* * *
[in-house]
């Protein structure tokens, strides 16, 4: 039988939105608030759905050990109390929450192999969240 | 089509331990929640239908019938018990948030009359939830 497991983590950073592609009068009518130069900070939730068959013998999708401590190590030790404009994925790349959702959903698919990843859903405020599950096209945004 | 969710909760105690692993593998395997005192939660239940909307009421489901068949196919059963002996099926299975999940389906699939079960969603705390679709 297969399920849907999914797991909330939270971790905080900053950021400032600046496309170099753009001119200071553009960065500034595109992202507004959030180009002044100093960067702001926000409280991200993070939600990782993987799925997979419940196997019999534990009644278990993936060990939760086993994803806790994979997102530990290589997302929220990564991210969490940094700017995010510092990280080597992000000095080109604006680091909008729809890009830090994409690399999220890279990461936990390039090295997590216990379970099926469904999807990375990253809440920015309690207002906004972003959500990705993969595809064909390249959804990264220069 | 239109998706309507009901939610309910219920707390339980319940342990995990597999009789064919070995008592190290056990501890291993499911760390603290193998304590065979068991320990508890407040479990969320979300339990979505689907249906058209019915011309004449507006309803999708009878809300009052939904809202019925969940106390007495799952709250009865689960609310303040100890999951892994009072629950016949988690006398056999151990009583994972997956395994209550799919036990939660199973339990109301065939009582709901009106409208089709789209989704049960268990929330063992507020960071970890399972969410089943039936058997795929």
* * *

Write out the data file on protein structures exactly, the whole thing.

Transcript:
[in-house]
């Protein structure tokens, strides 16, 4: 039988939105608030759905050990109390929450192999969240 | 089509331990929640239908019938018990948030009359939830 497991983590950073592609009068009518130069900070939730068959013998999708401590190590030790404009994925790349959702959903698919990843859903405020599950096209945004 | 969710909760105690692993593998395997005192939660239940909307009421489901068949196919059963002996099926299975999940389906699939079960969603705390679709 297969399920849907999914797991909330939270971790905080900053950021400032600046496309170099753009001119200071553009960065500034595109992202507004959030180009002044100093960067702001926000409280991200993070939600990782993987799925997979419940196997019999534990009644278990993936060990939760086993994803806790994979997102530990290589997302929220990564991210969490940094700017995010510092990280080597992000000095080109604006680091909008729809890009830090994409690399999220890279990461936990390039090295997590216990379970099926469904999807990375990253809440920015309690207002906004972003959500990705993969595809064909390249959804990264220069 | 239109998706309507009901939610309910219920707390339980319940342990995990597999009789064919070995008592190290056990501890291993499911760390603290193998304590065979068991320990508890407040479990969320979300339990979505689907249906058209019915011309004449507006309803999708009878809300009052939904809202019925969940106390007495799952709250009865689960609310303040100890999951892994009072629950016949988690006398056999151990009583994972997956395994209550799919036990939660199973339990109301065939009582709901009106409208089709789209989704049960268990929330063992507020960071970890399972969410089943039936058997795929």